Oxbridge fee review call

March 10, 1995

The Labour Party launched a fresh assault on Oxbridge funding this week as details emerged of how new arrangements for setting controversial college fees were worked out.

Bryan Davies, Labour's higher education spokesman, called for a review of the collegiate system and state funding of Oxford and Cambridge universities to reflect cross-sector efforts for greater efficiency and wider access.

His comments followed an admission from Government officials that the new formula for deciding on college fees - which are an additional source of income for Oxbridge - was designed to cut bureaucracy rather than to promote equity.

Spokesmen for Oxford and Cambridge said it was unlikely the agreement reached between colleges and the Department for Education last summer, by which annual increases in college fees are pegged to changes in funding at ten top research universities, would leave Oxbridge worse off.

George Reid, chairman of the Cambridge college fees committee, said changes in the arrangements date back to 1991, when the DFE signalled its wish to move away from annual negotiations to a formula basis for setting fees. Increases were originally set against changes in the average unit of resource across the whole university sector, but this formula was considered to be too general.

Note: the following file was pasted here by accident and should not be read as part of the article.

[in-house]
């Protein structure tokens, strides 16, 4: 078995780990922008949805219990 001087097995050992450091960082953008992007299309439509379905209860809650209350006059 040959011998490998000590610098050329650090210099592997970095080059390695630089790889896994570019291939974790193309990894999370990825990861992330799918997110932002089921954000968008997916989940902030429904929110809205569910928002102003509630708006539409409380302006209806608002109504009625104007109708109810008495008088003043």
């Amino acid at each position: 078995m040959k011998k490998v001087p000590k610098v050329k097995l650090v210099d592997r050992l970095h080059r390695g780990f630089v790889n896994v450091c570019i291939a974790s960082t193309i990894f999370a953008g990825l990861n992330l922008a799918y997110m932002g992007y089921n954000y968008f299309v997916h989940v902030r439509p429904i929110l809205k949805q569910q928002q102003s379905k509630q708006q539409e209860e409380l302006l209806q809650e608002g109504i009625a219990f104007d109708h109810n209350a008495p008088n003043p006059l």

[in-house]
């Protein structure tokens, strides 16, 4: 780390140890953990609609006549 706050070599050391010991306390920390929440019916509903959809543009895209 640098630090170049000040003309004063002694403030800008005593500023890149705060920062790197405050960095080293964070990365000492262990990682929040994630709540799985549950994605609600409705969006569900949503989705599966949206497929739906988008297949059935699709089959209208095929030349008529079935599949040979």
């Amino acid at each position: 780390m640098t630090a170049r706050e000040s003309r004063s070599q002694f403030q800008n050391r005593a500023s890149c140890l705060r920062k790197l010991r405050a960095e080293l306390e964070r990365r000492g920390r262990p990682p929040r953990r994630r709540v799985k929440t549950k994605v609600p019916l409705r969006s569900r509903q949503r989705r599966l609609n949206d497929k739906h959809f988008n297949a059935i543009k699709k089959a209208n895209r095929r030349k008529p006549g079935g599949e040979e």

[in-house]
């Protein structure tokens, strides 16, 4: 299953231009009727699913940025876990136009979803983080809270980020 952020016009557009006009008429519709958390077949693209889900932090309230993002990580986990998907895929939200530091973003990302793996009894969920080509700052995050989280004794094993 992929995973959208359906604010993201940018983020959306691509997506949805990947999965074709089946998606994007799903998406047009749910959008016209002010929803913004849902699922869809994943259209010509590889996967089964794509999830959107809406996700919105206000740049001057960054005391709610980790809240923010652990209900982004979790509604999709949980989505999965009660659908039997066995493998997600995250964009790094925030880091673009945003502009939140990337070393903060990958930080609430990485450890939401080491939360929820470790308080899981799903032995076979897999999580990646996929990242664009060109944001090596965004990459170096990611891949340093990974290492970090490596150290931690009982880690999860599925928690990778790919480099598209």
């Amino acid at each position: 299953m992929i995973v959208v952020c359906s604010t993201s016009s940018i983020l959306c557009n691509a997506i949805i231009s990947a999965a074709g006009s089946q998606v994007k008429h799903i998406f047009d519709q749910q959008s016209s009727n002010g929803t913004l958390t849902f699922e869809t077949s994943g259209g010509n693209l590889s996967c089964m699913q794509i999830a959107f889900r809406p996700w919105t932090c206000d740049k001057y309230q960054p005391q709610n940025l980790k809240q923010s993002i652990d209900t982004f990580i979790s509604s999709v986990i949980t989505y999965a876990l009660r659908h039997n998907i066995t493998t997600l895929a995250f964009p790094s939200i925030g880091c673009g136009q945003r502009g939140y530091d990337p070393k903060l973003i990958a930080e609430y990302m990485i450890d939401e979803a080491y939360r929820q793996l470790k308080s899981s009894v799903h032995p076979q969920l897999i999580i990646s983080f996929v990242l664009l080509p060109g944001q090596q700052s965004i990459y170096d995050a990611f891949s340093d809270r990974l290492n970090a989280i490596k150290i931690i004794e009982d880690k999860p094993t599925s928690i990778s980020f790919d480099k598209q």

Dr Reid said the arrangements could force some colleges to consider introducing top-up fees. The new system will be administered by the Higher Education Funding Council for England, but Dr Reid hoped the DFE would remain "the final arbiter in any issues of controversy".

Mr Davies described the choice of ten institutions as "quite inexplicable", but a DFE spokes-man said they were the top ten research institutions in England: Oxford, Cambridge, Lancaster, Sussex, Warwick, York universities, LSE, UMIST, Imperial and UCL. DFE figures show the average Oxbridge student costs the state Pounds 4,900 a year compared with a national average of Pounds 2,800, before 43 per cent of the college fee element of about Pounds 1,000 is clawed back by HEFCE.

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